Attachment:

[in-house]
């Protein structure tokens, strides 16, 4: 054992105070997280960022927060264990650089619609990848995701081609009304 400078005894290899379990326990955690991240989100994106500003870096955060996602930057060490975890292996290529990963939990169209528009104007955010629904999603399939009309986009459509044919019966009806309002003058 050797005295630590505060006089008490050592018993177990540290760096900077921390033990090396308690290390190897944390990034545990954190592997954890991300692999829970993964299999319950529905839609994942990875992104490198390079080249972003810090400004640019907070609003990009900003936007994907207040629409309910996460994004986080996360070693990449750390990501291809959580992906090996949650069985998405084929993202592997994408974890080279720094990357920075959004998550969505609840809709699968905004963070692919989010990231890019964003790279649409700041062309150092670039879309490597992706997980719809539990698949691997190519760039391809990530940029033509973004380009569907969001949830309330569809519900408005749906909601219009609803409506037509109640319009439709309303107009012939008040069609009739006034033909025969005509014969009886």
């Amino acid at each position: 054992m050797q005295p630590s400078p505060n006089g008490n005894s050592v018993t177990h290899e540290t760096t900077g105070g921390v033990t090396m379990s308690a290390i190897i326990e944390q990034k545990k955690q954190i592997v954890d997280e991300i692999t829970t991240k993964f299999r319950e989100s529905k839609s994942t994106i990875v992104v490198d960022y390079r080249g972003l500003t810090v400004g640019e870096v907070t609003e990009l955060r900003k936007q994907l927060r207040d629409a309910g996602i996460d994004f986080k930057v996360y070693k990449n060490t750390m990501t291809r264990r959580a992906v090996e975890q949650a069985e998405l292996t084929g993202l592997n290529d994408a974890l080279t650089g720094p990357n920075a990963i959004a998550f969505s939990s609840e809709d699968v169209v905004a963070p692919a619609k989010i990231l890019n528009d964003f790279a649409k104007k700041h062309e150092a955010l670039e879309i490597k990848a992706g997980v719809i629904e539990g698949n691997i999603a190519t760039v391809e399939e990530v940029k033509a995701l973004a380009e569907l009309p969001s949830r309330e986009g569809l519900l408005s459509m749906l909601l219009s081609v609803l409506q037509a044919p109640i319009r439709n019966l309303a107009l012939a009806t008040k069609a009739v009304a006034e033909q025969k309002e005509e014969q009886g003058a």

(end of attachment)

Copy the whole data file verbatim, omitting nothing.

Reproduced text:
[in-house]
């Protein structure tokens, strides 16, 4: 054992105070997280960022927060264990650089619609990848995701081609009304 400078005894290899379990326990955690991240989100994106500003870096955060996602930057060490975890292996290529990963939990169209528009104007955010629904999603399939009309986009459509044919019966009806309002003058 050797005295630590505060006089008490050592018993177990540290760096900077921390033990090396308690290390190897944390990034545990954190592997954890991300692999829970993964299999319950529905839609994942990875992104490198390079080249972003810090400004640019907070609003990009900003936007994907207040629409309910996460994004986080996360070693990449750390990501291809959580992906090996949650069985998405084929993202592997994408974890080279720094990357920075959004998550969505609840809709699968905004963070692919989010990231890019964003790279649409700041062309150092670039879309490597992706997980719809539990698949691997190519760039391809990530940029033509973004380009569907969001949830309330569809519900408005749906909601219009609803409506037509109640319009439709309303107009012939008040069609009739006034033909025969005509014969009886």
């Amino acid at each position: 054992m050797q005295p630590s400078p505060n006089g008490n005894s050592v018993t177990h290899e540290t760096t900077g105070g921390v033990t090396m379990s308690a290390i190897i326990e944390q990034k545990k955690q954190i592997v954890d997280e991300i692999t829970t991240k993964f299999r319950e989100s529905k839609s994942t994106i990875v992104v490198d960022y390079r080249g972003l500003t810090v400004g640019e870096v907070t609003e990009l955060r900003k936007q994907l927060r207040d629409a309910g996602i996460d994004f986080k930057v996360y070693k990449n060490t750390m990501t291809r264990r959580a992906v090996e975890q949650a069985e998405l292996t084929g993202l592997n290529d994408a974890l080279t650089g720094p990357n920075a990963i959004a998550f969505s939990s609840e809709d699968v169209v905004a963070p692919a619609k989010i990231l890019n528009d964003f790279a649409k104007k700041h062309e150092a955010l670039e879309i490597k990848a992706g997980v719809i629904e539990g698949n691997i999603a190519t760039v391809e399939e990530v940029k033509a995701l973004a380009e569907l009309p969001s949830r309330e986009g569809l519900l408005s459509m749906l909601l219009s081609v609803l409506q037509a044919p109640i319009r439709n019966l309303a107009l012939a009806t008040k069609a009739v009304a006034e033909q025969k309002e005509e014969q009886g003058a």